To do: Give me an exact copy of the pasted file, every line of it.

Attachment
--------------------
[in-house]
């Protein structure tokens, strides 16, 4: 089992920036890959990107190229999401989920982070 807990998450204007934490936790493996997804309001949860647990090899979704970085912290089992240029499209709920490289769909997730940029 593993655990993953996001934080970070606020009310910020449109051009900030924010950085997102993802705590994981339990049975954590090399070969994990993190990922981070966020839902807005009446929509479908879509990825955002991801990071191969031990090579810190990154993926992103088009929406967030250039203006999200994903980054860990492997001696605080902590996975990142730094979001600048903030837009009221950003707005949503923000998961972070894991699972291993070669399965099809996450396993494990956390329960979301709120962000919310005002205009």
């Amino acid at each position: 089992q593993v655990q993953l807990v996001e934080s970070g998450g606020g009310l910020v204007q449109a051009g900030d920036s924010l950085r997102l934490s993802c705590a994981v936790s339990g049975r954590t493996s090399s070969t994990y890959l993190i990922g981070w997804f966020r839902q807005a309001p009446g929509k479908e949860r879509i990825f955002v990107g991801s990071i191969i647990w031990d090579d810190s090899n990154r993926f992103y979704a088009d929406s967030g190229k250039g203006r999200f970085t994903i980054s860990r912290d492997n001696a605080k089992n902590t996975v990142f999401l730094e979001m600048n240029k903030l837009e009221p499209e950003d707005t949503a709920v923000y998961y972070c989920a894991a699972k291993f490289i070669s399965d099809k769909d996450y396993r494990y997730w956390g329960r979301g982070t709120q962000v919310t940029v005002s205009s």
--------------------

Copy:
[in-house]
């Protein structure tokens, strides 16, 4: 089992920036890959990107190229999401989920982070 807990998450204007934490936790493996997804309001949860647990090899979704970085912290089992240029499209709920490289769909997730940029 593993655990993953996001934080970070606020009310910020449109051009900030924010950085997102993802705590994981339990049975954590090399070969994990993190990922981070966020839902807005009446929509479908879509990825955002991801990071191969031990090579810190990154993926992103088009929406967030250039203006999200994903980054860990492997001696605080902590996975990142730094979001600048903030837009009221950003707005949503923000998961972070894991699972291993070669399965099809996450396993494990956390329960979301709120962000919310005002205009």
């Amino acid at each position: 089992q593993v655990q993953l807990v996001e934080s970070g998450g606020g009310l910020v204007q449109a051009g900030d920036s924010l950085r997102l934490s993802c705590a994981v936790s339990g049975r954590t493996s090399s070969t994990y890959l993190i990922g981070w997804f966020r839902q807005a309001p009446g929509k479908e949860r879509i990825f955002v990107g991801s990071i191969i647990w031990d090579d810190s090899n990154r993926f992103y979704a088009d929406s967030g190229k250039g203006r999200f970085t994903i980054s860990r912290d492997n001696a605080k089992n902590t996975v990142f999401l730094e979001m600048n240029k903030l837009e009221p499209e950003d707005t949503a709920v923000y998961y972070c989920a894991a699972k291993f490289i070669s399965d099809k769909d996450y396993r494990y997730w956390g329960r979301g982070t709120q962000v919310t940029v005002s205009s």